Sylvester Stallone is certainly a legendary actor. He has had an illustrious career for nearly 50 years during which Stallone has been writing, acting, producing, and directing many of his own projects. But after his latest dual role — leading and executive producing the Paramount+ series “Tulsa King” — Stallone might be staying behind the camera on his future creative endeavors.
Sylvester Stallone opens up on the matter
When asked if he’s writing any passion projects to direct and star in, Stallone said:
“I might, but maybe not the acting.” He mentioned “Poe” the Edgar Allen Poe biopic he’s long sought to realize, as well as “Tenderloin,” a TV show he developed with “Yellowstone” director and executive producer Stephen Kay.
“But I doubt the acting aspect of it,” Stallone said. “I think this might be my swan song.”
“Tulsa King” would make a fitting goodbye. Created by Taylor Sheridan (though separate from his “Yellowstone” franchise), the freshman crime drama follows Dwight Manfredi, a mafia leader fresh out of prison, who’s exiled from New York and starts his own outfit in Tulsa. The 76-year-old Stallone is both No. 1 on the call sheet and an executive producer, but his showrunner and fellow castmembers all spoke to many uncredited contributions — and spoke highly.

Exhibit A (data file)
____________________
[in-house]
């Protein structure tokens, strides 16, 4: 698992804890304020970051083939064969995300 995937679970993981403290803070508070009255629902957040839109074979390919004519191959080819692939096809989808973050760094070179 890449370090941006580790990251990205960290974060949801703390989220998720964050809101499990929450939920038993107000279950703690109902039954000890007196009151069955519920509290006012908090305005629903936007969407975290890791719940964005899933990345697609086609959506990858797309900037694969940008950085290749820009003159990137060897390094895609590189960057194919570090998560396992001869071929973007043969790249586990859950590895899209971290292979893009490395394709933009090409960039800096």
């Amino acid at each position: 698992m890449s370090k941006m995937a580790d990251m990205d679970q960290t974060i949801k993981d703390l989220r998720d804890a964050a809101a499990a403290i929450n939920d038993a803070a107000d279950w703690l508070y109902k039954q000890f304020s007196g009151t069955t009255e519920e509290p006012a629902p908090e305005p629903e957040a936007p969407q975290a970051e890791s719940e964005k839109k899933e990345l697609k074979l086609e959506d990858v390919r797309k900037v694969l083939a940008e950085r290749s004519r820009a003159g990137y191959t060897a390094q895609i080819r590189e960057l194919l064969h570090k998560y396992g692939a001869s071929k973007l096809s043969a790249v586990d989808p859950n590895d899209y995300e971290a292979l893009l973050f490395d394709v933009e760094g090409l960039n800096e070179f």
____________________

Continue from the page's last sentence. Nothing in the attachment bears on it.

“Look, with Sly, you’re getting an Academy Award nominated writer, a director, a producer, and an editor who also happens to be a great actor,” showrunner Terence Winter said. “You’d be foolish not to bring him into the process. It was really easy. It was a real collaboration.”
“Tulsa King” was customized for the star and Stallone had been putting efforts on his part during production, as well as specific scenes, scripts, and the tone.
“I tried to make it as close to my personality as possible,” Stallone said of his “Tulsa King” role. “The idea is: They come up with an idea, a concept, but if you’re a writer, you know how to tailor things to your strengths and deflect your weaknesses. […] Terry [Winter] had that confidence in me.”
“It’s great when they’re good at it — when you’re with actors who can [write] well,” Winter said. “None of the changes [Stallone] suggested were born of, ‘This doesn’t make me look cool, I want to look cooler.’ It was all about: ‘This is right for the character.’ […] It was really refreshing to work with somebody who just cares about the material.”